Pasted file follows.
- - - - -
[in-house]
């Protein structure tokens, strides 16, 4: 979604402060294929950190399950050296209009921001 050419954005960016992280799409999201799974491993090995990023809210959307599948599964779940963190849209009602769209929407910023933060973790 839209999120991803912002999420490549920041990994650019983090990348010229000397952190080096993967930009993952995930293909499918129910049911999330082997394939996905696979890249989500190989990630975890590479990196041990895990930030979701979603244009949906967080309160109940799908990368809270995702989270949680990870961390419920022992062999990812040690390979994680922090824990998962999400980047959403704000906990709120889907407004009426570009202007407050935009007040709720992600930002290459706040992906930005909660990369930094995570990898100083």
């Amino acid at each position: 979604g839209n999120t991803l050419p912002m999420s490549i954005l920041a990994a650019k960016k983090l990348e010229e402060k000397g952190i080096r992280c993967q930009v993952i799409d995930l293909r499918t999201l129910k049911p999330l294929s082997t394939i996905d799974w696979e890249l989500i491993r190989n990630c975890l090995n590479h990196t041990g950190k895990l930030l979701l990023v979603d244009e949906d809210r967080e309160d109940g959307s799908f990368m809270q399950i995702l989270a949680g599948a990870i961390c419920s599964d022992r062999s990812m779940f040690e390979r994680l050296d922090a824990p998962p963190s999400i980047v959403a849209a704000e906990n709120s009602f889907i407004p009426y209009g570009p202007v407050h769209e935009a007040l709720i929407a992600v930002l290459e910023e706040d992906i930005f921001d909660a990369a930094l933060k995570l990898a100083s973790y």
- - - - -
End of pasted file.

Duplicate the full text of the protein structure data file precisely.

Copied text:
[in-house]
């Protein structure tokens, strides 16, 4: 979604402060294929950190399950050296209009921001 050419954005960016992280799409999201799974491993090995990023809210959307599948599964779940963190849209009602769209929407910023933060973790 839209999120991803912002999420490549920041990994650019983090990348010229000397952190080096993967930009993952995930293909499918129910049911999330082997394939996905696979890249989500190989990630975890590479990196041990895990930030979701979603244009949906967080309160109940799908990368809270995702989270949680990870961390419920022992062999990812040690390979994680922090824990998962999400980047959403704000906990709120889907407004009426570009202007407050935009007040709720992600930002290459706040992906930005909660990369930094995570990898100083």
């Amino acid at each position: 979604g839209n999120t991803l050419p912002m999420s490549i954005l920041a990994a650019k960016k983090l990348e010229e402060k000397g952190i080096r992280c993967q930009v993952i799409d995930l293909r499918t999201l129910k049911p999330l294929s082997t394939i996905d799974w696979e890249l989500i491993r190989n990630c975890l090995n590479h990196t041990g950190k895990l930030l979701l990023v979603d244009e949906d809210r967080e309160d109940g959307s799908f990368m809270q399950i995702l989270a949680g599948a990870i961390c419920s599964d022992r062999s990812m779940f040690e390979r994680l050296d922090a824990p998962p963190s999400i980047v959403a849209a704000e906990n709120s009602f889907i407004p009426y209009g570009p202007v407050h769209e935009a007040l709720i929407a992600v930002l290459e910023e706040d992906i930005f921001d909660a990369a930094l933060k995570l990898a100083s973790y």